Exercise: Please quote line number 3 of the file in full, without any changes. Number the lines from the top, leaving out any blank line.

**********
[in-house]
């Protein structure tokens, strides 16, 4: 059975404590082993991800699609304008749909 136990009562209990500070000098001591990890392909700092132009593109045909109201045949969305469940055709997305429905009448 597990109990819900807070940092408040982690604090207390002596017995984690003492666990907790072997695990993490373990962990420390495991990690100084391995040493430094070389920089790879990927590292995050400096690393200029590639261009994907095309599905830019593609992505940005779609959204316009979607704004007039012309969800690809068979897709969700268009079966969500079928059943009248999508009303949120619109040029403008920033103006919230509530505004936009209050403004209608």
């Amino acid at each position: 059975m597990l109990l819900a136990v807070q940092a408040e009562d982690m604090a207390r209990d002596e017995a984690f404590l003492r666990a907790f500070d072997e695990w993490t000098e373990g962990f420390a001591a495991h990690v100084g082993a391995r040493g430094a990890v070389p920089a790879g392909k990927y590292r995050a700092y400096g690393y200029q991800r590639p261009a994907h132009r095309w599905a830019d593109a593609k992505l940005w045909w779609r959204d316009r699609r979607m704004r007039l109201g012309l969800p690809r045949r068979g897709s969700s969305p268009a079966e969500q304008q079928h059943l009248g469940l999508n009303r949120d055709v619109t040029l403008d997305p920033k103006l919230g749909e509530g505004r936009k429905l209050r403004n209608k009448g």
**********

């Amino acid at each position: 059975m597990l109990l819900a136990v807070q940092a408040e009562d982690m604090a207390r209990d002596e017995a984690f404590l003492r666990a907790f500070d072997e695990w993490t000098e373990g962990f420390a001591a495991h990690v100084g082993a391995r040493g430094a990890v070389p920089a790879g392909k990927y590292r995050a700092y400096g690393y200029q991800r590639p261009a994907h132009r095309w599905a830019d593109a593609k992505l940005w045909w779609r959204d316009r699609r979607m704004r007039l109201g012309l969800p690809r045949r068979g897709s969700s969305p268009a079966e969500q304008q079928h059943l009248g469940l999508n009303r949120d055709v619109t040029l403008d997305p920033k103006l919230g749909e509530g505004r936009k429905l209050r403004n209608k009448g």